Resting foot posture and its effects on gait kinematics
Historically, therapists have attributed the variations in foot posture as contributing factors to the development of lower limb pathology. The authors of the present study sought to investigate the kinematic differences between patients with normal, pes planus and pes cavus feet to better understand their role in injury progression. Overall, they found that the cavus population displayed less motion during initial contact and midstance whereas the planus feet demonstrated reduced rearfoot ROM during pre-swing.
Ninety seven healthy participants were categorized based on normative data into one of three foot posture groups. The segmental relationship of the foot was assessed using tri-planar motion for each individual.The findings of this study verify the notion that static foot posture can impact the motion of the foot during gait. In order to come to these conclusions, three significant observations were identified in this study: greater rearfoot eversion and abduction in the pes cavus group, less dorsiflexion during initial contact and mid stance in the same group and reduced eversion of the midfoot in relation to the rear foot during pre-swing in the pes planus population.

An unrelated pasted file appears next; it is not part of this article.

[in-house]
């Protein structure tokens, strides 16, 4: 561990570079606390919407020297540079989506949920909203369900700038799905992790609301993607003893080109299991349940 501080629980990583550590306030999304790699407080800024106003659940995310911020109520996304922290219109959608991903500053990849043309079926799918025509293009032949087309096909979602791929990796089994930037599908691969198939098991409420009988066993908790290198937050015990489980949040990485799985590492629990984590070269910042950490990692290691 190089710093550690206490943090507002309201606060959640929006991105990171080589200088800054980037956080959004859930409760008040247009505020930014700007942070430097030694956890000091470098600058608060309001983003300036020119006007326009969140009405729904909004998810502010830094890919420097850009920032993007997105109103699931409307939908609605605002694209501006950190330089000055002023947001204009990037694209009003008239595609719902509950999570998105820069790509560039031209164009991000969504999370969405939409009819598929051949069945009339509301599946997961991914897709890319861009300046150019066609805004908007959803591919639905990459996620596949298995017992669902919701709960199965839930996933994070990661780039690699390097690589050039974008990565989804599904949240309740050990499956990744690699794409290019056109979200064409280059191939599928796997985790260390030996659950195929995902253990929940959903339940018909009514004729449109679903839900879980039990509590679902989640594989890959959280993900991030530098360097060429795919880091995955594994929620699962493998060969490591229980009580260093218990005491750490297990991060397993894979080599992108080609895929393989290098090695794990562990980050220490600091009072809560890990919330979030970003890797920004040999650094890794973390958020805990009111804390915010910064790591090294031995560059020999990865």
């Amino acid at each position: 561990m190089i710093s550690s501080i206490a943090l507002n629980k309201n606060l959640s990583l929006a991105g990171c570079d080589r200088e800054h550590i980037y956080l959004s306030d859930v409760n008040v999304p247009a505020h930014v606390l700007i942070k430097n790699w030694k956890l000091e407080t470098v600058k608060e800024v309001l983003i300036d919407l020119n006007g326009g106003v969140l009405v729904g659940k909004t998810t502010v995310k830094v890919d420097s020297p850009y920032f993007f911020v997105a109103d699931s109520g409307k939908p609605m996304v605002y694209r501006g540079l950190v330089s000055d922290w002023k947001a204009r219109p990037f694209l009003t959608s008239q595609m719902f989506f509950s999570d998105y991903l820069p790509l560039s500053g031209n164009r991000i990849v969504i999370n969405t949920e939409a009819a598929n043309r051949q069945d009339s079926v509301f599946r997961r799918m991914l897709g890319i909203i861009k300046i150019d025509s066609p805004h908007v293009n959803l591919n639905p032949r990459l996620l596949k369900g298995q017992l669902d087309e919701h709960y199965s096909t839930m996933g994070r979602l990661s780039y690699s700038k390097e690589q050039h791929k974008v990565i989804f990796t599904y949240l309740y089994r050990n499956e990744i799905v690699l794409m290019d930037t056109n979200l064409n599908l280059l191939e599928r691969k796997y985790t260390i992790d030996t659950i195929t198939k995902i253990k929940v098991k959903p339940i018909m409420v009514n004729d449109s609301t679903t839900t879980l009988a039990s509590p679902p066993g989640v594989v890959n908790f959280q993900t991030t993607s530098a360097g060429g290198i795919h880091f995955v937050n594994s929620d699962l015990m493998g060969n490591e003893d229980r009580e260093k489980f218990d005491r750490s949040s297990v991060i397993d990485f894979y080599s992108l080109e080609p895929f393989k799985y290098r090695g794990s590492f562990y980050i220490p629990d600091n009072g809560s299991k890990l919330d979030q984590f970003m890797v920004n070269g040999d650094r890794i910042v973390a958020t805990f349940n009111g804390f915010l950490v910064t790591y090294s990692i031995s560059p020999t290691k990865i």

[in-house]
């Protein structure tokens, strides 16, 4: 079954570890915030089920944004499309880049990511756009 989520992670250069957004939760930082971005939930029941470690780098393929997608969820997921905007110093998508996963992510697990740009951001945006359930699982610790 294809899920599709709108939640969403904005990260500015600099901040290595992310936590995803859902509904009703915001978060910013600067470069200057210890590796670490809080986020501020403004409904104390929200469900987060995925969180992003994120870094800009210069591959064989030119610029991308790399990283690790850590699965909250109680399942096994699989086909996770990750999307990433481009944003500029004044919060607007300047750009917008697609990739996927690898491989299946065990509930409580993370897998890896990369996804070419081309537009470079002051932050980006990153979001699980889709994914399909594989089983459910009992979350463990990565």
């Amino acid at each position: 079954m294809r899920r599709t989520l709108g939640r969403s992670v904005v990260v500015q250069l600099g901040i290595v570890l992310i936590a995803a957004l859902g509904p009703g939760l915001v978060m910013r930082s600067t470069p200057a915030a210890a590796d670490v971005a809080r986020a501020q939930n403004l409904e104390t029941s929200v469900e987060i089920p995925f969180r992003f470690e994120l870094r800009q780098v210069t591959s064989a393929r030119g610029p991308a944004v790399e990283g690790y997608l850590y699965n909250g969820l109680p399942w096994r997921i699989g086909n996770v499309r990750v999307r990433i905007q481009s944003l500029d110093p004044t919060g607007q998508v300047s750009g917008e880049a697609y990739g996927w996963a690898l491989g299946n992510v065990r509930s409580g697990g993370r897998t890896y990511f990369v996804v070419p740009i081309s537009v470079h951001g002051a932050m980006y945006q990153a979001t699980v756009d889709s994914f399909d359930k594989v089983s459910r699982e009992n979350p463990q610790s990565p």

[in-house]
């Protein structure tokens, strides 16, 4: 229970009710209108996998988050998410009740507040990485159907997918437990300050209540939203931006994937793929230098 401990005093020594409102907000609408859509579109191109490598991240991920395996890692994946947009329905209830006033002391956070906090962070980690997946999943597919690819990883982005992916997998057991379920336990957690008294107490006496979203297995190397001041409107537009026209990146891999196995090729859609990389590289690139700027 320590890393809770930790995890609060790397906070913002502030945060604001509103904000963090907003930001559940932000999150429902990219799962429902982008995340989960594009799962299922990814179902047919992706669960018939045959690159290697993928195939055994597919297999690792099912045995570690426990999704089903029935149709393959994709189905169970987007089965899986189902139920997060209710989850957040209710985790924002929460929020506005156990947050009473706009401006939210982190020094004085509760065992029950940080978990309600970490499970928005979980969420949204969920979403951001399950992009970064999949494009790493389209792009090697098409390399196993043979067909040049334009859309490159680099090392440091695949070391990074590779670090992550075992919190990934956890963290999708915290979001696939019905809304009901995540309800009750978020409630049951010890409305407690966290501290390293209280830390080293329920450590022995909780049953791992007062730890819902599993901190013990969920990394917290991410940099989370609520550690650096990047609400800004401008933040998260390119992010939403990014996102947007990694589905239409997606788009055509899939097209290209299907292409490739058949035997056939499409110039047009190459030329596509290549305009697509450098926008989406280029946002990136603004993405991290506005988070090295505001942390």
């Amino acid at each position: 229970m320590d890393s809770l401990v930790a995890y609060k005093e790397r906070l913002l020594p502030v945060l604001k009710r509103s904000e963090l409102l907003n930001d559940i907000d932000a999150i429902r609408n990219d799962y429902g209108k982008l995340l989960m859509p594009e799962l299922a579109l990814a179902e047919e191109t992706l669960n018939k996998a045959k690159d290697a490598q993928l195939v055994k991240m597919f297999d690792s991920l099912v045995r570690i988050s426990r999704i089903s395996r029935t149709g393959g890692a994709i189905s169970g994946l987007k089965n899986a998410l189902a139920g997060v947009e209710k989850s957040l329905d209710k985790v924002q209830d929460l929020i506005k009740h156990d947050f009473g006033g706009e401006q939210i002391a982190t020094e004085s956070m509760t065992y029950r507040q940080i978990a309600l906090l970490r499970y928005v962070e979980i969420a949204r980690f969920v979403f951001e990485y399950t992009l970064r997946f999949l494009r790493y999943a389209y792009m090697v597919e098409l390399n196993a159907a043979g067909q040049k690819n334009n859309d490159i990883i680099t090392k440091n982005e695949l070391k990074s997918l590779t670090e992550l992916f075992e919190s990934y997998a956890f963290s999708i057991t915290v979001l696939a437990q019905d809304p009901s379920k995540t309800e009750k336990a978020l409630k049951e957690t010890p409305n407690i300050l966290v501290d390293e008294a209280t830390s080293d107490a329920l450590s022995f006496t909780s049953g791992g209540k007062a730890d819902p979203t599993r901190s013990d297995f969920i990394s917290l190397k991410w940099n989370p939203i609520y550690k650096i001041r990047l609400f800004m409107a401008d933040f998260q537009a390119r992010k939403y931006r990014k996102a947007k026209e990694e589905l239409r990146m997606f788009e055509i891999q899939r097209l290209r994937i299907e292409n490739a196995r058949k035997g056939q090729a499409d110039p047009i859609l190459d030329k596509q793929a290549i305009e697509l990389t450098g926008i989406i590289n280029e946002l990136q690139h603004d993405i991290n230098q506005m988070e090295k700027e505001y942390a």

It is not alarming that the alignment of the foot can have measurable differences of the kinematics during gait however whether this contributes to injury progression has yet to be verified. As therapists we need to ask ourselves, what is an acceptable variation in foot mechanics and alignment and when is an acceptable time to implement external support through taping and orthotics?
> From: Buldt et al., Gait Posture (2015) (Epub ahead of print). All rights reserved to Elsevier, Inc. Click here for the Pubmed summary.